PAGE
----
Host:3:09that's amazing. So really you owe quite a lot to your son for what you're doing, what you're working on as well then.
Laurence Pitt:3:13I do, and that's why I actually made the point of quoting him and naming him when I do this because then maybe he'll do some more for me.
Host:3:20The coauthor of your future book. He sounds really quite a visionary.
Laurence Pitt:3:24Yeah. I mean, I think he thinks he's a visionary. He's actually at university at the moment. He's studying law and you might think he's doing a law why is he doing cyber, but very early on he recognized that cyber isn't just about coding and actually when you think about the future, somebody who can understand, for example, law and also it's application to the cyber industry it's going to become a very valuable resource.
Laurence Pitt:3:47Then on the gaming side of that, gaming itself requires a very high level of dedication that I don't think a lot of people realize. I mean esports have become massively popular. So the people who do this, who wants to get to the top, they're training and focusing on this every spare hour of the day that they can.
Host:4:02Wow, and they get paid for it in some cases as well.
Laurence Pitt:4:05Yeah, that's right. They do massively get paid for it in some cases.
Host:4:09So Laurence, how would you describe these cyber challenges?
Laurence Pitt:4:13Well, there's two major challenges that businesses have today. The first one is the way we look at risks or the way we deal with instances still based on a model that sits around time. Risk happens, something goes wrong and update gets created to fix it, and the risk is mitigated. This isn't working anymore because the amount of time that takes to happen, the risks are moving too fast and it's making it almost impossible for businesses to be able to stay ahead of these things.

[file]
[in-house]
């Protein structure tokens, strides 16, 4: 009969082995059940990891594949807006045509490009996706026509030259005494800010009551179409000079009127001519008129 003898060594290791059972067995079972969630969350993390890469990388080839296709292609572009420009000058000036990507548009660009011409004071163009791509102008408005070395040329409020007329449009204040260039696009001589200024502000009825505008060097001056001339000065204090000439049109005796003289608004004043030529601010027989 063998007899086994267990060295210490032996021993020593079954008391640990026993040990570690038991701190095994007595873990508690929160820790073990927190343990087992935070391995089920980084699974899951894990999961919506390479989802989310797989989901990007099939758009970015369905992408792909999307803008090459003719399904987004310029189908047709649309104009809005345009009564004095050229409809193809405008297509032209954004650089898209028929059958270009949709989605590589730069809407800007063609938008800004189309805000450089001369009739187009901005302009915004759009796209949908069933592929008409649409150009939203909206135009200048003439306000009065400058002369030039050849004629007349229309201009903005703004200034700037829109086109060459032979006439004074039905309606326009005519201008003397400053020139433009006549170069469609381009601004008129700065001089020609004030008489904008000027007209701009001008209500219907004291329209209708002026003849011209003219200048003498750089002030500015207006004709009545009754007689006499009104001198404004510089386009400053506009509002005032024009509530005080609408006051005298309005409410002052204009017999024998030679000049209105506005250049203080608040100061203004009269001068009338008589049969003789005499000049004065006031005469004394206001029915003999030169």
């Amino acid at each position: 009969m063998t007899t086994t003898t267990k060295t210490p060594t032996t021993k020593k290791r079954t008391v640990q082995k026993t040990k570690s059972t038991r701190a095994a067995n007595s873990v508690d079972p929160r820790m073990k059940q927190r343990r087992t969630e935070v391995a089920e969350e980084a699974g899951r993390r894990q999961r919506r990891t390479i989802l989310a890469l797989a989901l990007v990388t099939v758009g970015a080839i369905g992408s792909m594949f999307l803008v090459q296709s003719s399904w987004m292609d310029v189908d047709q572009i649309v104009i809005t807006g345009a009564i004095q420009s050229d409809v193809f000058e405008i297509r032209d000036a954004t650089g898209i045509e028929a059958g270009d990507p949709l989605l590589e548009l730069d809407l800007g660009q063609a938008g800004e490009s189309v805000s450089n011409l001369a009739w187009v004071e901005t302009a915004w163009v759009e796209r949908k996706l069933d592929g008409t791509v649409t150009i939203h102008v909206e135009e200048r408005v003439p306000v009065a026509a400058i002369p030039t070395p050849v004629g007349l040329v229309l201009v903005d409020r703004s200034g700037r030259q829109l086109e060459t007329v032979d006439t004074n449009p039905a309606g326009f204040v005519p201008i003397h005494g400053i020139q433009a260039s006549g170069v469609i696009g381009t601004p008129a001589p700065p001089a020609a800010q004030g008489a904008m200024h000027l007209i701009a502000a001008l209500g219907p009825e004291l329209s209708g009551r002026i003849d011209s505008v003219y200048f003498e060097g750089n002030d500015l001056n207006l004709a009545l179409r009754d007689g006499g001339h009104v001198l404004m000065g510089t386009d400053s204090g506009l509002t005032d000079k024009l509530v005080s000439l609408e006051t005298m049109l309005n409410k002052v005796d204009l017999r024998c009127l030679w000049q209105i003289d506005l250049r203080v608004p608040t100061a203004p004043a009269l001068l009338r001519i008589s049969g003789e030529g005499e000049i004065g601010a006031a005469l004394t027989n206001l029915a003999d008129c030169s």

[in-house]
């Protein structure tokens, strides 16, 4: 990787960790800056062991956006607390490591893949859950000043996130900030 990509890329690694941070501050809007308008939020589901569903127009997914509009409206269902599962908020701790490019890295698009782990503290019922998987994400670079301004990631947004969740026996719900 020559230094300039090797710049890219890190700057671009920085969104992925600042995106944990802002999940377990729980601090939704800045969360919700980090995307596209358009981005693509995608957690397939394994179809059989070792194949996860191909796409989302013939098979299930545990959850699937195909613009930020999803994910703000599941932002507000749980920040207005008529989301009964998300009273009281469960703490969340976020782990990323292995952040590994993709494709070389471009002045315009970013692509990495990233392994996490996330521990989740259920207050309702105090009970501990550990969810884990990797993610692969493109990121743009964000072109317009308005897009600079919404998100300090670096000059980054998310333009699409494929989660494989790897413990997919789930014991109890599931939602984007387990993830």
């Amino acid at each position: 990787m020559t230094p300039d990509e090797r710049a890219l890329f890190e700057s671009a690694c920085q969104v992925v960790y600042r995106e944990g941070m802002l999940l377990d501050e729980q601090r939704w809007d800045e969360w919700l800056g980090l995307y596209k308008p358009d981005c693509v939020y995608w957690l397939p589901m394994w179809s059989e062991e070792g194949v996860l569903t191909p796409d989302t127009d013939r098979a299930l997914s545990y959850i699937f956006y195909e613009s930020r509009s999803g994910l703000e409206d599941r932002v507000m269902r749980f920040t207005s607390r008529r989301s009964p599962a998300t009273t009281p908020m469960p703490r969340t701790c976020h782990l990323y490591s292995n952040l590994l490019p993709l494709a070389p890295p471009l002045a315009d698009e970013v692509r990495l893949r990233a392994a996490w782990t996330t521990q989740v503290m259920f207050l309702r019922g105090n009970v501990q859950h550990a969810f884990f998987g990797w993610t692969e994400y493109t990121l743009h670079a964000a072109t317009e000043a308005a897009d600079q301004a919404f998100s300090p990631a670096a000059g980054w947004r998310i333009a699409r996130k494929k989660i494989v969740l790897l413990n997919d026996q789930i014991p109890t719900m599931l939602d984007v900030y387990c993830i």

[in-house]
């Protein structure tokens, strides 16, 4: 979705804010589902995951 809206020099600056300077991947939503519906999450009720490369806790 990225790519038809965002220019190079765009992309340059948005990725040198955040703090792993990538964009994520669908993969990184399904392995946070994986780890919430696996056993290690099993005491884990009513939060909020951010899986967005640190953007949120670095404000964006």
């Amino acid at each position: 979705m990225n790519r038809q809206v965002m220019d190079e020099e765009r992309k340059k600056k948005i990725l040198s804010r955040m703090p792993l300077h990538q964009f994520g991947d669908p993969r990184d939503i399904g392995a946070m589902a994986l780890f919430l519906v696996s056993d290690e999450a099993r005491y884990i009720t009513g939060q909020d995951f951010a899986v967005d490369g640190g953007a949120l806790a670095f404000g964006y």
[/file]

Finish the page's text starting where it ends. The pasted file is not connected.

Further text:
Laurence Pitt:4:41The second challenge is people. There simply are not enough specialists out there. Quite literally, there aren't enough specialists being born to keep up with the gap in the industry for who we need, and then that means that the people who are there often get tied up in managing security solutions rather than actually doing things to make security better.
Host:5:01So Laurence, what can be done, I mean if the risk of moving too fast, how do we predict? How do we pre-empt?
Laurence Pitt:5:06Well, the simplest way actually to think about how you could do this in a business is to look differently at how you deal with things. What we tend to spend time on today is trying to understand what something is. When a threat happens, we'll invest a lot of time into what is that? What is happening with that? Actually what we need to understand is what it's doing. It doesn't matter what it is, if you know what it's doing then you can very much faster mitigate that situation.
Host:5:34Kind of headed it off at the pass kinda thing?
Laurence Pitt:5:35yeah that's right, but because we're focused in this cycle of understand it, make a patch for it, deploy the patch for it, move onto the next one. We're never getting to that stage, we're not agile enough and how we're dealing with things,
Host:5:48So we've got to re-engineer the process in a sense
Laurence Pitt:5:49That's right. Yeah, exactly right. And that was actually the focus of my second talk that I did at Rsa was talking about that need to rethink security models today.
Host:5:58Fantastic. So how can use the younger generation of Gamers to also respond?